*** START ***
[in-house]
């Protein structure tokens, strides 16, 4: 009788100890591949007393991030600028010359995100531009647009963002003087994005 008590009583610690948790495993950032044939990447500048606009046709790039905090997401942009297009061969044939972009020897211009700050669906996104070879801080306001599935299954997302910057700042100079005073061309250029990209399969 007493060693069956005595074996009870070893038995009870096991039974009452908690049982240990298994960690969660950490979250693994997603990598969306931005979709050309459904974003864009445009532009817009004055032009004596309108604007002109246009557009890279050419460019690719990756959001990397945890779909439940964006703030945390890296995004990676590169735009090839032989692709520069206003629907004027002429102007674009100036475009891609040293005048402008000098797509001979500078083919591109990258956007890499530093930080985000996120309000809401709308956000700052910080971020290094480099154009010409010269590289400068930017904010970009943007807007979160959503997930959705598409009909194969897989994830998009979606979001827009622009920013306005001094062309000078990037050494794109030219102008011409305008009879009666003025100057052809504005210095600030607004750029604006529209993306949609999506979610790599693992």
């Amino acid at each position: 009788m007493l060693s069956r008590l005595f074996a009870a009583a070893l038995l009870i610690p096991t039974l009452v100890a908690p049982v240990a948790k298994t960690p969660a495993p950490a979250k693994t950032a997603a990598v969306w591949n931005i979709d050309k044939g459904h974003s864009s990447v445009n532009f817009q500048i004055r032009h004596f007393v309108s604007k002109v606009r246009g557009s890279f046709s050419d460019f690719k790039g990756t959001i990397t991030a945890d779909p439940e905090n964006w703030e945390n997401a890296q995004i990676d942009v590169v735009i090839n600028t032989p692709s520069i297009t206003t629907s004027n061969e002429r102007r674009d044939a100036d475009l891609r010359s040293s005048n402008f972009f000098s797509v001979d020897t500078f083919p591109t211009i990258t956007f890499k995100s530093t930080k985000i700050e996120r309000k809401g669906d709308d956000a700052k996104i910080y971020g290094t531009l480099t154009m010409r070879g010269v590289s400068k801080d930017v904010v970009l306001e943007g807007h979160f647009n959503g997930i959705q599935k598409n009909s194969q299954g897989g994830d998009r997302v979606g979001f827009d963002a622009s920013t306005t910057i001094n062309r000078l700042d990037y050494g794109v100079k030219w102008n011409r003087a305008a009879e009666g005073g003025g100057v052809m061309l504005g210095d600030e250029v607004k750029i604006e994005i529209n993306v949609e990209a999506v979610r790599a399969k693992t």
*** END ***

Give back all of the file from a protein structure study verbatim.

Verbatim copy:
[in-house]
């Protein structure tokens, strides 16, 4: 009788100890591949007393991030600028010359995100531009647009963002003087994005 008590009583610690948790495993950032044939990447500048606009046709790039905090997401942009297009061969044939972009020897211009700050669906996104070879801080306001599935299954997302910057700042100079005073061309250029990209399969 007493060693069956005595074996009870070893038995009870096991039974009452908690049982240990298994960690969660950490979250693994997603990598969306931005979709050309459904974003864009445009532009817009004055032009004596309108604007002109246009557009890279050419460019690719990756959001990397945890779909439940964006703030945390890296995004990676590169735009090839032989692709520069206003629907004027002429102007674009100036475009891609040293005048402008000098797509001979500078083919591109990258956007890499530093930080985000996120309000809401709308956000700052910080971020290094480099154009010409010269590289400068930017904010970009943007807007979160959503997930959705598409009909194969897989994830998009979606979001827009622009920013306005001094062309000078990037050494794109030219102008011409305008009879009666003025100057052809504005210095600030607004750029604006529209993306949609999506979610790599693992």
């Amino acid at each position: 009788m007493l060693s069956r008590l005595f074996a009870a009583a070893l038995l009870i610690p096991t039974l009452v100890a908690p049982v240990a948790k298994t960690p969660a495993p950490a979250k693994t950032a997603a990598v969306w591949n931005i979709d050309k044939g459904h974003s864009s990447v445009n532009f817009q500048i004055r032009h004596f007393v309108s604007k002109v606009r246009g557009s890279f046709s050419d460019f690719k790039g990756t959001i990397t991030a945890d779909p439940e905090n964006w703030e945390n997401a890296q995004i990676d942009v590169v735009i090839n600028t032989p692709s520069i297009t206003t629907s004027n061969e002429r102007r674009d044939a100036d475009l891609r010359s040293s005048n402008f972009f000098s797509v001979d020897t500078f083919p591109t211009i990258t956007f890499k995100s530093t930080k985000i700050e996120r309000k809401g669906d709308d956000a700052k996104i910080y971020g290094t531009l480099t154009m010409r070879g010269v590289s400068k801080d930017v904010v970009l306001e943007g807007h979160f647009n959503g997930i959705q599935k598409n009909s194969q299954g897989g994830d998009r997302v979606g979001f827009d963002a622009s920013t306005t910057i001094n062309r000078l700042d990037y050494g794109v100079k030219w102008n011409r003087a305008a009879e009666g005073g003025g100057v052809m061309l504005g210095d600030e250029v607004k750029i604006e994005i529209n993306v949609e990209a999506v979610r790599a399969k693992t």